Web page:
Now is the time to support independent reporting from Russia!
On Sept. 28 at a gala ceremony in the London Library, the Pushkin House Book Prize for 2022 was awarded to Mary E. Sarotte for “Not One Inch: America, Russia, and the Making of Post-Cold War Stalemate.”
“Not One Inch” was one of ten books nominated for this year’s prize. It is an in-depth and revealing account of America’s relations with the new post-Cold War democracies of East and Central Europe, with its older European allies, and, in particular with Russia — a relationship that went badly awry and sowed the seeds of the tensions that shape today’s world.
In her acceptance speech Prof. Sarotte said, “When I was researching and writing the book, I often encountered skepticism about the topic. Repeatedly I heard that Russia was no longer of interest and that readers would not want to read my book. I persisted in my research because I felt strongly that it is essential to understand the history of Western interaction with Russia. I am grateful to Yale University Press for its support in bringing my work to a wider audience and, once again, to Pushkin House for this vote of confidence.”
Ekaterina Schulmann, spokesperson for 2022 judges, said that “Mary Sarotte’s book presents an in-depth documentation and compelling narrative of East-West diplomacy and relationships. The story that she tells is at once historically significant and uncomfortably near. In 2022, it sometimes reads like one of those works that describe the events preceding World War I… The significance of Sarotte’s voice and her careful analysis gives us readers an opportunity to at least begin to understand how we got to where we find ourselves now.”
Everyone connected with the Book Prize noted the special significance of the books nominated this year and the winning volume. Andrew Jack, founder of the prize, said, “Never in the history of the prize has high quality writing to understand Russia been more important – or better supplied than in this year’s offerings.”
Marc Polonsky, Chair of the Board of Trustees at Pushkin House, noted the crucial importance of “a deep understanding and proper analysis of Russia in all its complexity — both its past and present.” And Douglas S. Smith, who with his wife Stephanie Ellis-Smith, helps fund the prize, said: “Mary Sarotte’s ‘Not One Inch’ is not only the book for our turbulent times, but will be long read by everyone seeking to understand the origins of the post-Cold War world. It’s irreplaceable work.”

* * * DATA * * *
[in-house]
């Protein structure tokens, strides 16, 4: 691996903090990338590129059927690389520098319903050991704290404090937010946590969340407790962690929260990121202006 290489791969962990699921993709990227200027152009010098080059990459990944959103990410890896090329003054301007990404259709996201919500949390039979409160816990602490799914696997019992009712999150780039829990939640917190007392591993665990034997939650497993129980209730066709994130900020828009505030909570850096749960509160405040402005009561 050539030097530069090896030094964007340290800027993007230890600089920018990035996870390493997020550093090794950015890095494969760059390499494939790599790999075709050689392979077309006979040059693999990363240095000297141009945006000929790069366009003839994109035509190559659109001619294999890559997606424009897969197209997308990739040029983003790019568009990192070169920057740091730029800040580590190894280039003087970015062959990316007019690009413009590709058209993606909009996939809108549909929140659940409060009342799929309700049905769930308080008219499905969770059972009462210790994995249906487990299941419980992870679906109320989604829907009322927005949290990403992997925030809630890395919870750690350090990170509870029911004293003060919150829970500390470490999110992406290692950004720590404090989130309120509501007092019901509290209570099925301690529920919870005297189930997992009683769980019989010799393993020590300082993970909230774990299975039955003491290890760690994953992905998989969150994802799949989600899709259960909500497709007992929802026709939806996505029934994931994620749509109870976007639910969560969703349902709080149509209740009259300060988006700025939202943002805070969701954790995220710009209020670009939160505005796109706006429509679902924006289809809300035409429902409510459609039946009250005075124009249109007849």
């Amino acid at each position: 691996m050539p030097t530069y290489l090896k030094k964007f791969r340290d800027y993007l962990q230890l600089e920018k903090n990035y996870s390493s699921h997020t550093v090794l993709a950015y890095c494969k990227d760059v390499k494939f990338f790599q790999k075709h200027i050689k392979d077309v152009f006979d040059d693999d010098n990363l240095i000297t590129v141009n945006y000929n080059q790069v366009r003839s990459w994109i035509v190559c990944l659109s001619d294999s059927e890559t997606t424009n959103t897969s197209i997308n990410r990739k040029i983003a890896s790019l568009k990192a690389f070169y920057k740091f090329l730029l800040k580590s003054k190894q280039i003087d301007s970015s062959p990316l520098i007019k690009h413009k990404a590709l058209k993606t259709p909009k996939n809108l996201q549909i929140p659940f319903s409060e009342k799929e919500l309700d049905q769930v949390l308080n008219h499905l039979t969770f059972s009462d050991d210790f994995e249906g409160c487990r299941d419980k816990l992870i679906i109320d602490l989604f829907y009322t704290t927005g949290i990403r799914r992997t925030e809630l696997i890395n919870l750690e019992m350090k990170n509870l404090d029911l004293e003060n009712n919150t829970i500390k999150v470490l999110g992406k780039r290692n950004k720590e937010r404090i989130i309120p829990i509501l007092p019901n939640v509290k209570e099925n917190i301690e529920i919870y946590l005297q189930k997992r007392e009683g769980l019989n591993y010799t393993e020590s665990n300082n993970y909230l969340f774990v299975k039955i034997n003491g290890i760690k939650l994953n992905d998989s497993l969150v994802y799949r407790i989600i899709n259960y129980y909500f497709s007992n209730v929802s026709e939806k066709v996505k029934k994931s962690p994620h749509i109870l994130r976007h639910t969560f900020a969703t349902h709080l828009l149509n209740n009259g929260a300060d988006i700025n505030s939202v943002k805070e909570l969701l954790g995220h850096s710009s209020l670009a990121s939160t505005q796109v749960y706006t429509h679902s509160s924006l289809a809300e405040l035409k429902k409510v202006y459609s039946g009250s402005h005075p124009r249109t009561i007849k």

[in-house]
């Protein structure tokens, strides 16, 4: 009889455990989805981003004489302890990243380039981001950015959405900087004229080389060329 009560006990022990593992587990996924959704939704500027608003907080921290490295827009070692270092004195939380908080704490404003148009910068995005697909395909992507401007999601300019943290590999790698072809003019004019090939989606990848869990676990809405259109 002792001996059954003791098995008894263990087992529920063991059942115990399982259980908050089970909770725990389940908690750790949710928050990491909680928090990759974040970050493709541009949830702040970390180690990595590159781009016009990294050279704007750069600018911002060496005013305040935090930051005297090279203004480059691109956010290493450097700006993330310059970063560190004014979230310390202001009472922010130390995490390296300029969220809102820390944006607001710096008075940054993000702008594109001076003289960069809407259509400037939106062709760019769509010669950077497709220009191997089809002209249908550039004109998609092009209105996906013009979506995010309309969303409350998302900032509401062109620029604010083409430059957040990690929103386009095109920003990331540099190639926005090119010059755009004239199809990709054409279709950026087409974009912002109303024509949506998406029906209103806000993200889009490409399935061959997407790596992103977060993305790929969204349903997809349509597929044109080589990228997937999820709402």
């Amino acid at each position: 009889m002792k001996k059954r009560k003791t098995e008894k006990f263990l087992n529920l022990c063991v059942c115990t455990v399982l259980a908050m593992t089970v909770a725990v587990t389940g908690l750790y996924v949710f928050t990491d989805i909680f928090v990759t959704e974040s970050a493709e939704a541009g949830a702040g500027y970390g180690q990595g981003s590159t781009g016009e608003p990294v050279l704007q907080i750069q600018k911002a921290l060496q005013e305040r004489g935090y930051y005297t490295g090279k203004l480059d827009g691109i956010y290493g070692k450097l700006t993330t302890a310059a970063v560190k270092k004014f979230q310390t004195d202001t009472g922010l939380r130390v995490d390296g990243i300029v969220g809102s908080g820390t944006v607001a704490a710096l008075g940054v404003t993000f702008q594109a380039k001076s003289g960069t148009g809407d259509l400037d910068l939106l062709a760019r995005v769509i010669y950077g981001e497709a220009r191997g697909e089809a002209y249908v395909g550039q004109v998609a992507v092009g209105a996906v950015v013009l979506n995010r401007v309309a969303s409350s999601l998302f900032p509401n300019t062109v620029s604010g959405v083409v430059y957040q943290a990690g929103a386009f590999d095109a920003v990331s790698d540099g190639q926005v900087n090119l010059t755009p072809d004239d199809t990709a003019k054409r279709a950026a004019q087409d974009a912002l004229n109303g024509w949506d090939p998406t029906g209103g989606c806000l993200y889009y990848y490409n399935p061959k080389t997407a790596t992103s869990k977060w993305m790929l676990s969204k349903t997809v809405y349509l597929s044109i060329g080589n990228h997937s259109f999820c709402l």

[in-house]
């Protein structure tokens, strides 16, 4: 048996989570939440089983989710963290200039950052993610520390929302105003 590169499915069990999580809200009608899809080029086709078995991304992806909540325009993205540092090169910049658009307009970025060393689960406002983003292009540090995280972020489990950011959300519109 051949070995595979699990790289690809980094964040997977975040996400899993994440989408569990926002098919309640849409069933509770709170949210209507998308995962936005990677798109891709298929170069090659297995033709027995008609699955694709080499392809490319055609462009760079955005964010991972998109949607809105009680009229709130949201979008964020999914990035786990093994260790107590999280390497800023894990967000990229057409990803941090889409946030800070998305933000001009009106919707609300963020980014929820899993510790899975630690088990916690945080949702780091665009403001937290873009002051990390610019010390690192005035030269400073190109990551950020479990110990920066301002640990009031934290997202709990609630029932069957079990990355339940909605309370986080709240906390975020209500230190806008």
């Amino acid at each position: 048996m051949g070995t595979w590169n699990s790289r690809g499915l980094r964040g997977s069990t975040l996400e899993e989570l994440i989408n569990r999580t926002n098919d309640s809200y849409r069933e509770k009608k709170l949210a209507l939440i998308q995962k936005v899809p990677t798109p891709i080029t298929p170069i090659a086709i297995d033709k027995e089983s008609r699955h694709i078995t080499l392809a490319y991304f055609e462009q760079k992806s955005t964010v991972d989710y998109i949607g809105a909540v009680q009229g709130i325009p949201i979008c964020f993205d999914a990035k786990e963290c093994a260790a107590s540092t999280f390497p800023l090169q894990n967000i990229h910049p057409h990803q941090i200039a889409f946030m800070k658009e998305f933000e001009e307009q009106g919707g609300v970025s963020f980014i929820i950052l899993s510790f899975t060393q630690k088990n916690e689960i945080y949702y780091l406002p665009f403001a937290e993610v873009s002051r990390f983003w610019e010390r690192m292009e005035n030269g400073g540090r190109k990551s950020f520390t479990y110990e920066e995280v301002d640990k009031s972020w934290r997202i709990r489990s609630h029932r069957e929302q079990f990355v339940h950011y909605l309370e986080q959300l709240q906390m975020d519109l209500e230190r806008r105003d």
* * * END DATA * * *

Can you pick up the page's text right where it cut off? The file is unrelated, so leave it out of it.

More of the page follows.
The judges also wished to recognize “In Memory of Memory” written by Maria Stepanova and translated by Sasha Dugdale, a beautifully reflection on the Soviet experience of families and the mysterious power of memory.
This year the judges were Evgenia Arbugaeva, photographer; Archie Brown, Emeritus Professor of Politics at Oxford University and the author of many books including “The Human Factor: Gorbachev, Reagan, and Thatcher and the End of the Cold War,” which won the 2021 Pushkin House Book Prize; Dmitry Glukhovsky, a multilingual journalist and author; Ekaterina Schulmann, political scientist and an associate professor; Bosch Academy Richard von Weizsäcker fellow; and Baroness Deborah Bull, writer, broadcaster, cultural commentator and Crossbench Peer in the House of Lords.
At the ceremony the Pushkin House reiterated its commitment to support thinkers and creative people who can contribute to a richer understanding of the world after Feb. 24, 2022. For that reason, in part, the Book Prize committee considered ten works this year instead of the six books they have shortlisted in the past.
The Pushkin House Book Prize of £10,000 is awarded every year to the best book of non-fiction about and/or from Russia published in the preceding year.
Prof. Sarotte concluded her acceptance speech with a strong endorsement of the Pushkin House and its activities. “I believe that the work of Pushkin House in the service of international dialogue is now more essential than ever, given the immense tragedy of the war in Ukraine,” she said. “The mission of Pushkin House is to provide an in-depth understanding of Russia, something that could not be a more urgent need at this critical time. It is an honor to receive this distinction from such an essential institution, whose work will only continue to gain in relevance.”